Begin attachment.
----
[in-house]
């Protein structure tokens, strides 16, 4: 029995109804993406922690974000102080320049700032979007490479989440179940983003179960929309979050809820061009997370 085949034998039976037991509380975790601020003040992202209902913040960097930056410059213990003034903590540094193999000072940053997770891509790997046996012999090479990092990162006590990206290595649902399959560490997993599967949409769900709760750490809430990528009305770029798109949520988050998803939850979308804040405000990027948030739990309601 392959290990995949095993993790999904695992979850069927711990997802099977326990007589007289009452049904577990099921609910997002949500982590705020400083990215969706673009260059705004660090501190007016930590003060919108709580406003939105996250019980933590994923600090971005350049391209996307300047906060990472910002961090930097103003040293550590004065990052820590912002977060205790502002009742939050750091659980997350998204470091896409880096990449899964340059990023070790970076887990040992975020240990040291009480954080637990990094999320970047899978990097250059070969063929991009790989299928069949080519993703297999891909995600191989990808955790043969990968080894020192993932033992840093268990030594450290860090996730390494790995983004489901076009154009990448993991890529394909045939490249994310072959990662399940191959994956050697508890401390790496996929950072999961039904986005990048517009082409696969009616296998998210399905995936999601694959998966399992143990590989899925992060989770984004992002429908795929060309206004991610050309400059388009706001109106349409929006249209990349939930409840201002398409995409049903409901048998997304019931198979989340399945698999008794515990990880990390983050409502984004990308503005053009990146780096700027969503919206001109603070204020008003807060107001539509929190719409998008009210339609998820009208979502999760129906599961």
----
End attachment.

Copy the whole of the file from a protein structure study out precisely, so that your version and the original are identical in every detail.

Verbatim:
[in-house]
């Protein structure tokens, strides 16, 4: 029995109804993406922690974000102080320049700032979007490479989440179940983003179960929309979050809820061009997370 085949034998039976037991509380975790601020003040992202209902913040960097930056410059213990003034903590540094193999000072940053997770891509790997046996012999090479990092990162006590990206290595649902399959560490997993599967949409769900709760750490809430990528009305770029798109949520988050998803939850979308804040405000990027948030739990309601 392959290990995949095993993790999904695992979850069927711990997802099977326990007589007289009452049904577990099921609910997002949500982590705020400083990215969706673009260059705004660090501190007016930590003060919108709580406003939105996250019980933590994923600090971005350049391209996307300047906060990472910002961090930097103003040293550590004065990052820590912002977060205790502002009742939050750091659980997350998204470091896409880096990449899964340059990023070790970076887990040992975020240990040291009480954080637990990094999320970047899978990097250059070969063929991009790989299928069949080519993703297999891909995600191989990808955790043969990968080894020192993932033992840093268990030594450290860090996730390494790995983004489901076009154009990448993991890529394909045939490249994310072959990662399940191959994956050697508890401390790496996929950072999961039904986005990048517009082409696969009616296998998210399905995936999601694959998966399992143990590989899925992060989770984004992002429908795929060309206004991610050309400059388009706001109106349409929006249209990349939930409840201002398409995409049903409901048998997304019931198979989340399945698999008794515990990880990390983050409502984004990308503005053009990146780096700027969503919206001109603070204020008003807060107001539509929190719409998008009210339609998820009208979502999760129906599961």